.......................................................... ..Edythe Tozier Weatherred, of Oregon. Boosting Oregon—My Department and the Newspapers .............................. ..
........................Orlo D. Center, Director Extension Department, O. A. C. The Newspapers and Our Public Institutions.............................................. ..
C. DePew, Criterion, Lebanon.
At Newport the editors were royally entertained by the commercial club, the success of the entertainment being largely due to the untiring efforts of the Mathews brothers, publishers of The Yaquina News. 12 The "piece de resistance" was a seafood banquet, at which Phil Bates, N. R. Moore, Addison Bennett and Ed Brodie distinguished themselves. The decorations of the tables were made of copies of The Yaquina Bay News, although they were mostly hidden by plates piled high with crabs, clams, oyster cocktails, home-made "dog", cheese and other light delicacies.
The address of welcome was delivered by B. A. Bensell, who paid the editors a royal tribute and said that he would recommend to the president
that the ﬁrst cannon captured from the Prussians by the American soldiers be melted and molded into medals for the editors. J. M. Scott, general passenger agent of the Southern Paciﬁc Railway, who was permitted to become an associate of the editors because of his wise editing of the advertising checks, almost promised the Newport people that the road would be extended around the bay. Mrs. Scott, who is evidently the diplomat of the family, pulled her hubby's coat-tails at the psychological moment, however, and the promise was not quite made.
Most enjoyable vocal music was furnished by a male quartet and others of the editors ﬁlled in the time up to midnight, trying to outdo with an oratorical feast the splendid material feast spread by the hospitable New port people.
On Sunday the visiting editors spent their time flirting with the mermaids, with indigestion and with death on the briny deep. Hofer & Sons placed their ﬁshing boat, "The Gazelle," at the disposal of the editors and their wives for a deep-sea fishing trip, but it is not recorded that the scribes either fed or caught any of the denizens of the Pacific. Members of the party who preferred the shore were taken on an automobile ride about the city and surrounding country.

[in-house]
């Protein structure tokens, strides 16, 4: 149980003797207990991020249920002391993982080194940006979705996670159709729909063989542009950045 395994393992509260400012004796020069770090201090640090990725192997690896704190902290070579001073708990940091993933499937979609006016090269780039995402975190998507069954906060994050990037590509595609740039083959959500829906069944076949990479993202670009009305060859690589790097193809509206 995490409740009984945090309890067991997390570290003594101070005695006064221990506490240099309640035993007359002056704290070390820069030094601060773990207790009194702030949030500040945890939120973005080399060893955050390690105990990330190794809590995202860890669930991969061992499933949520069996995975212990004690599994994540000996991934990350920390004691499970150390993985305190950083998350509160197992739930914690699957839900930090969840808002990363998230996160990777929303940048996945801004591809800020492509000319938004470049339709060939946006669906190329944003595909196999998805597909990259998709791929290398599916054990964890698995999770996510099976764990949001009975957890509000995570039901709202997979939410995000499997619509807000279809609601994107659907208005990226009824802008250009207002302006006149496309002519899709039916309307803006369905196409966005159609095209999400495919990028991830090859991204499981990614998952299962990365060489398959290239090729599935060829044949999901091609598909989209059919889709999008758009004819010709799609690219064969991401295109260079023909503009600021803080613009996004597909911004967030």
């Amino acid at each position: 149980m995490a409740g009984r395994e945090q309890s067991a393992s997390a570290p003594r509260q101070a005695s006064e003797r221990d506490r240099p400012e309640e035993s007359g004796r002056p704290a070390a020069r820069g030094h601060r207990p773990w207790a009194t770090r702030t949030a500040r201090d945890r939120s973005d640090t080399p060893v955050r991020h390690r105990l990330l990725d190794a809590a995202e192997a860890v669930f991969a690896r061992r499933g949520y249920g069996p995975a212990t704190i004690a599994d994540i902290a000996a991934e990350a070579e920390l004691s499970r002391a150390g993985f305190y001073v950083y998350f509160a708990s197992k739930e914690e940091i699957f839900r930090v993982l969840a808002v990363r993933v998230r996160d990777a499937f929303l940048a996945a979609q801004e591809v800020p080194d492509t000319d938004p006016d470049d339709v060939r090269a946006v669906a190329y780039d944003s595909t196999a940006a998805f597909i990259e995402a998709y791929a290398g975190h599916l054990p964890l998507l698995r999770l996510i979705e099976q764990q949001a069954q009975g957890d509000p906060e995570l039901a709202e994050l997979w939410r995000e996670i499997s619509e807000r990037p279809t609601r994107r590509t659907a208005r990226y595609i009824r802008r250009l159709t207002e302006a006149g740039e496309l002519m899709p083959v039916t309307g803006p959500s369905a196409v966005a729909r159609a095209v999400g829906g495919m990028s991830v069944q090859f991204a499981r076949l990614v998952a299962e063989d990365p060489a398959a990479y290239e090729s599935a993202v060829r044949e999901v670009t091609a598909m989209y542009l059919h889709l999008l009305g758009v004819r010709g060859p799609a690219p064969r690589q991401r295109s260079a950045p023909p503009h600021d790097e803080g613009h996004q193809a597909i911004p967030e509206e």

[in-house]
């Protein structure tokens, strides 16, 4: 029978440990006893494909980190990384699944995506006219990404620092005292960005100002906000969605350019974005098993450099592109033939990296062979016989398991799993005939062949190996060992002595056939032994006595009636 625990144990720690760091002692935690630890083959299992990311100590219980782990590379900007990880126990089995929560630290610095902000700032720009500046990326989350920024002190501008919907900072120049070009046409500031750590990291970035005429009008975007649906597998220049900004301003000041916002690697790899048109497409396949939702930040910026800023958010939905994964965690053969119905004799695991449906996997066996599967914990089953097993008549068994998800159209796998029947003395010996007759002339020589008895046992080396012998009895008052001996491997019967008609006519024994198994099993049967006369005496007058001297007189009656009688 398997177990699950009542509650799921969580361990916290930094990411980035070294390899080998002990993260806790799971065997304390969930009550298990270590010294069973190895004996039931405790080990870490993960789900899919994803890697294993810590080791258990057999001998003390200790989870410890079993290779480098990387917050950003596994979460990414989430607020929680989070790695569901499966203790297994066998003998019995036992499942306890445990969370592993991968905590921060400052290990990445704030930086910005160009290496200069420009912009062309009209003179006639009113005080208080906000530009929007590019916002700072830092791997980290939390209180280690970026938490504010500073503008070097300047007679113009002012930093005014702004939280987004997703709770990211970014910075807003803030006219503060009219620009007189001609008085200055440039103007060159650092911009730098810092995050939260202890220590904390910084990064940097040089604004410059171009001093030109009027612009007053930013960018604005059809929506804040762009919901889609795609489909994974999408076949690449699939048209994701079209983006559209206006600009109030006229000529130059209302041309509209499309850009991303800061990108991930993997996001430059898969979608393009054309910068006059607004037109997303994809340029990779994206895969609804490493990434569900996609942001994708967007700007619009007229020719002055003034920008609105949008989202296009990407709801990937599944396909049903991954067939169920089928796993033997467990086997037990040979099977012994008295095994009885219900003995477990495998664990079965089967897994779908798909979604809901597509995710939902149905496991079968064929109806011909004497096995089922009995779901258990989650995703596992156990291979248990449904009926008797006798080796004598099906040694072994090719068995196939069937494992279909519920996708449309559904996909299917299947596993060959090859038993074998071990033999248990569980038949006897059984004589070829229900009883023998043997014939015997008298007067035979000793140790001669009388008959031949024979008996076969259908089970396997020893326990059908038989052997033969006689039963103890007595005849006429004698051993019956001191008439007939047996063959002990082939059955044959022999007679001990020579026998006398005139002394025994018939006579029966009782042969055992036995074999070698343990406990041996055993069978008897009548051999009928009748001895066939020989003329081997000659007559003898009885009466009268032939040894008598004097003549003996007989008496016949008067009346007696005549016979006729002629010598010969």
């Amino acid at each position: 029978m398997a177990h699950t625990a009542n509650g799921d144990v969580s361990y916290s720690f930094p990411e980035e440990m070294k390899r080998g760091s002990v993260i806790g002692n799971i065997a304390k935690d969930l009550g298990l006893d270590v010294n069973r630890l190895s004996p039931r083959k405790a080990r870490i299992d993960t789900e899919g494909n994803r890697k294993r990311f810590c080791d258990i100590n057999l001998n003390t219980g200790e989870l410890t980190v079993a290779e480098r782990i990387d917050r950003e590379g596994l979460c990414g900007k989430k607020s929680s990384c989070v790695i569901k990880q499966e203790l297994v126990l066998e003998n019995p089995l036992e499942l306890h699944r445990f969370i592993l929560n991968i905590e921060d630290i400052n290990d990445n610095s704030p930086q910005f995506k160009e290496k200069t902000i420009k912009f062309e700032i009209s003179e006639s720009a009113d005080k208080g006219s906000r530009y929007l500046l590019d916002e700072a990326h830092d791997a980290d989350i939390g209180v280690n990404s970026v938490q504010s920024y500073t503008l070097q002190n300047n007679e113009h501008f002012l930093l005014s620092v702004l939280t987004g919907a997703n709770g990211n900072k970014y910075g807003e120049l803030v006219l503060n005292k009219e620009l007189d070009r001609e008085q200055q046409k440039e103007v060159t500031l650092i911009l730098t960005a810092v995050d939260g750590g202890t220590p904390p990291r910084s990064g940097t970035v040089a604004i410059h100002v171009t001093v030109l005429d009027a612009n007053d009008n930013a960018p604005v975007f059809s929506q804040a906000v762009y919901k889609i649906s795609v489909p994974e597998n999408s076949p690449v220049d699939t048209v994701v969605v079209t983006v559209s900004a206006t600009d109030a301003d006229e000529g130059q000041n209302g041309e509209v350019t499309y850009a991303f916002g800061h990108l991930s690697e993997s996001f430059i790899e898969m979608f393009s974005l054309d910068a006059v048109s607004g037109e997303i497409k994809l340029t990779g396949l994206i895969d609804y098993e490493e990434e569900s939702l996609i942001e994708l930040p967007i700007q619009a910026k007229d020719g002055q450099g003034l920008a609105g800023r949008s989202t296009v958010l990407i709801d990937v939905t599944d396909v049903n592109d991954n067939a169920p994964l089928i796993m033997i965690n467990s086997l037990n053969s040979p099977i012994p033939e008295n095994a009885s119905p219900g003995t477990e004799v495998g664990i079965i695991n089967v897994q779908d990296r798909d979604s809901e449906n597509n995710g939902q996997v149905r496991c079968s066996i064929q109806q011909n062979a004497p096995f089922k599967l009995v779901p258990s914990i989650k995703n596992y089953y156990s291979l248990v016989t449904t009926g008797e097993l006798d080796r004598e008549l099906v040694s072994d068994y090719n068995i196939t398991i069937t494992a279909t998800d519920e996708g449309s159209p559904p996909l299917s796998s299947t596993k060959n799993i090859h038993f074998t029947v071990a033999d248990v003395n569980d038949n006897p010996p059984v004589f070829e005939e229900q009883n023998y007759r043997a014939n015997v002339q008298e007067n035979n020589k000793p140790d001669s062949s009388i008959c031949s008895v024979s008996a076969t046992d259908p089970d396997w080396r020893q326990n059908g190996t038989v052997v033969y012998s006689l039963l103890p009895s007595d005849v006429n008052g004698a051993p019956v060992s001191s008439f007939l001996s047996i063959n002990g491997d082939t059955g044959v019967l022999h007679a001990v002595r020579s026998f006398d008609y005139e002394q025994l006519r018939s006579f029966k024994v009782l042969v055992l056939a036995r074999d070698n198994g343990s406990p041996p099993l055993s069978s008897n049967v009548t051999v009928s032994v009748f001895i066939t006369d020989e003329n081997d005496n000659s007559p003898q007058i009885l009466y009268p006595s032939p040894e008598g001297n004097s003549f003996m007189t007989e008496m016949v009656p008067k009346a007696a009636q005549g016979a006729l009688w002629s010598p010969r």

In the evening the guests of the city were invited to a dip in the natatorium, which gave President Ingalls opportunity to display his maidenly charms.
With few exceptions the editors had sufficiently recovered by Monday morning to be able to catch the 7 o'clock boat across the bay. C. E. Ingalls, of Corvallis, and E. E. Brodie, of Oregon City, became so impressed with the hospitality of the Newport people that they remained for a week to give their families an outing. The only near fatality was the serious illness of Secretary Bede. The Portland Telegram reported that, after a consultation of Newport physicians and several medicos from Portland, who were at Newport on an outing, his case was diagnosed as toomuchitis.
Following were the members of the party: C. J. McIntosh and Mrs. McIntosh, Press-Bulletin, Corvallis; Bert F. West, Statesman, Salem; W. J. Gotthardt, Blake-McFall Co., Portland; Phil S. Bates, secretary State Editorial Association; O. D. Center, director extension O. A. C.; E. E. Brodie, Mrs. Brodie and two children, Enterprise, Oregon City; R. M. Hofer, The Manufacturer, Portland-Salem; Gordon J. Taylor and Mrs. Taylor, Pioneer, Molalla; Olive Scott Gabnel, guest of Mr. and Mrs. J. M. Scott; W. H. Weatherson, The West, Florence; C. L. Monson, Pacific Paper Company, Albany, J. C. Dimm and Mrs. Dimm, News, Springﬁeld; W C. DePew, Criterion, Lebanon; N. R. Moore, Gazette-Times, Corvallis; Elbert Bede and Mrs. Bede, Cottage Grove; G. L. I-Iurd and Mrs. Hurd, Portland; Edythe Page:Oregon Exchanges.pdf/55 Page:Oregon Exchanges.pdf/56 Page:Oregon Exchanges.pdf/57 Page:Oregon Exchanges.pdf/58 Page:Oregon Exchanges.pdf/59 Page:Oregon Exchanges.pdf/60 Page:Oregon Exchanges.pdf/61 Page:Oregon Exchanges.pdf/62 Page:Oregon Exchanges.pdf/63 Page:Oregon Exchanges.pdf/64 Page:Oregon Exchanges.pdf/65